The National Rifle Association’s top lobbyist has resigned in another sign of infighting within the powerful US gun lobbying group.
Chris Cox’s departure came on Wednesday, just days after the NRA placed him on administrative leave, claiming he was part of a failed attempt to extort the longtime CEO.
His resignation was confirmed by Andrew Arulanandam, NRA spokesman. No other comment was immediately made about his departure.
Cox was long viewed as the likely successor to CEO Wayne LaPierre, who has been at the helm for decades.
Cox had been the executive director of the NRA Institute for Legislative Action, the NRA’s political and lobbying arm, since 2002.
Its website boasted that Cox has “achieved some of its most significant political and legislative victories”.
He was credited with leading efforts to allow a decade-long ban on “assault weapons” to expire in 2004, an achievement that allowed the gun industry to resume selling what the industry calls “modern sporting rifles” and critics claim are used too often to exact mass carnage.
When he was suspended, Cox said in a statement obtained by The New York Times that allegations he had been part of a group seeking LaPierre’s ouster were “offensive and patently false. For 24 years I have been a loyal and effective leader in this organisation”.
The infighting spilled out during what is normally a pep rally of sorts among gun-rights enthusiasts when Oliver North, then the NRA president, threatened to expose questionable personal and travel expenses unless LaPierre stepped down.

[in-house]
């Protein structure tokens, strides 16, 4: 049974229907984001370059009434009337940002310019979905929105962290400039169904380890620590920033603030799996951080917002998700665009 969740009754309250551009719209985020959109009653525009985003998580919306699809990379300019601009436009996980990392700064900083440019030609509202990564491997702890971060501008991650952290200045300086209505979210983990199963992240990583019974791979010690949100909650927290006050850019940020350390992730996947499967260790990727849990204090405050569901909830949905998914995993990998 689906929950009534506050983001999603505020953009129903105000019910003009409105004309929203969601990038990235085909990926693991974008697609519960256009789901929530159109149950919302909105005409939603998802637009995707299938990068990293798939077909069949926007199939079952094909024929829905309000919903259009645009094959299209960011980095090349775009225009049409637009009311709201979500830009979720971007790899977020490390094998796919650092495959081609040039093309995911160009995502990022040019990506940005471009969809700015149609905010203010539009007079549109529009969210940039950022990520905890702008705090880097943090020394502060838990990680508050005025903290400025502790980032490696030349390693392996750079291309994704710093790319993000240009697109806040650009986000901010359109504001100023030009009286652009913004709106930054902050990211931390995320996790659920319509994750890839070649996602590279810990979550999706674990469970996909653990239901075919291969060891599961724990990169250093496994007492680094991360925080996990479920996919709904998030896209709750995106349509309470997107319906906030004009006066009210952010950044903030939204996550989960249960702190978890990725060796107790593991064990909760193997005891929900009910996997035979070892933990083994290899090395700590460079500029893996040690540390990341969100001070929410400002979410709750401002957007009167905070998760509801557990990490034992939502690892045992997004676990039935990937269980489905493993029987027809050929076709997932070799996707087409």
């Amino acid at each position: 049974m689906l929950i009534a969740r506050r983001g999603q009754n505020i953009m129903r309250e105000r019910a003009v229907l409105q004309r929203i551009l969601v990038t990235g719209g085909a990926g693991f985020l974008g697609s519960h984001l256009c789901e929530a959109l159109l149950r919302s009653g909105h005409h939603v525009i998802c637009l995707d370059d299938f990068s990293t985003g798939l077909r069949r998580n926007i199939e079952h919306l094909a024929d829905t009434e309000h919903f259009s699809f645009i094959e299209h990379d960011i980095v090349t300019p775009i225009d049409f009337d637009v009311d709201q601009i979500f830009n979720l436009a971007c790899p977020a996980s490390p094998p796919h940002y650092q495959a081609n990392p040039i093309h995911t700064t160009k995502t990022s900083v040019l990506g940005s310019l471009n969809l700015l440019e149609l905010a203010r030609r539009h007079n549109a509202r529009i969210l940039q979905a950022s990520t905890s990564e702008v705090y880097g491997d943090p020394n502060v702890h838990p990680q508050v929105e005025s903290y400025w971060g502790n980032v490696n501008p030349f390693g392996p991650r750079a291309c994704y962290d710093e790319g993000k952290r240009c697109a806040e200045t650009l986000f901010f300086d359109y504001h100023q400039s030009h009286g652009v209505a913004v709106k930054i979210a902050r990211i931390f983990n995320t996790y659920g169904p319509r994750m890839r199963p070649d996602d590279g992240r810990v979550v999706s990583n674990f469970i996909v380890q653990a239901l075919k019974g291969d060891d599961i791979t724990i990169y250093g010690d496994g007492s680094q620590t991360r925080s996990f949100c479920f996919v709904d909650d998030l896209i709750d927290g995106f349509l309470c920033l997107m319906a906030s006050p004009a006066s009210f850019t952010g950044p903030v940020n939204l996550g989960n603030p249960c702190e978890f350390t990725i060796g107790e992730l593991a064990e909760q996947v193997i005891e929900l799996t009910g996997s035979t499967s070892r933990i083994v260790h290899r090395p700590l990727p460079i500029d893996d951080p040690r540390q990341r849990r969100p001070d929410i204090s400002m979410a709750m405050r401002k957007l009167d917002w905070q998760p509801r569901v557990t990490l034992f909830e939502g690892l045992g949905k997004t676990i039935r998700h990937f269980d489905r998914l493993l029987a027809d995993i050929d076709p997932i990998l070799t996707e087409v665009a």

Instead, LaPierre turned the tables on North and accused him of trying to extort him into submission.
In the months since, NRA has taken repeated legal action against Ackerman McQueen, the Oklahoma-based public relations firm with which it has been embroiled in a legal tangle over expenditures.
NRA accused it of refusing to document its billings and being in cahoots with North.
On Wednesday, NRA officially severed ties with Ackerman McQueen and suspended operation of NRATV, an online station that has stirred controversy for its fiery rhetoric.
In a statement from LaPierre posted on the NRA website, the gun lobbying group said it would no longer be airing live programming on NRATV and would be evaluating the station’s future.
A prominent part of NRA’s public relations is NRATV which features hosts who talk about everything from immigration to gun rights.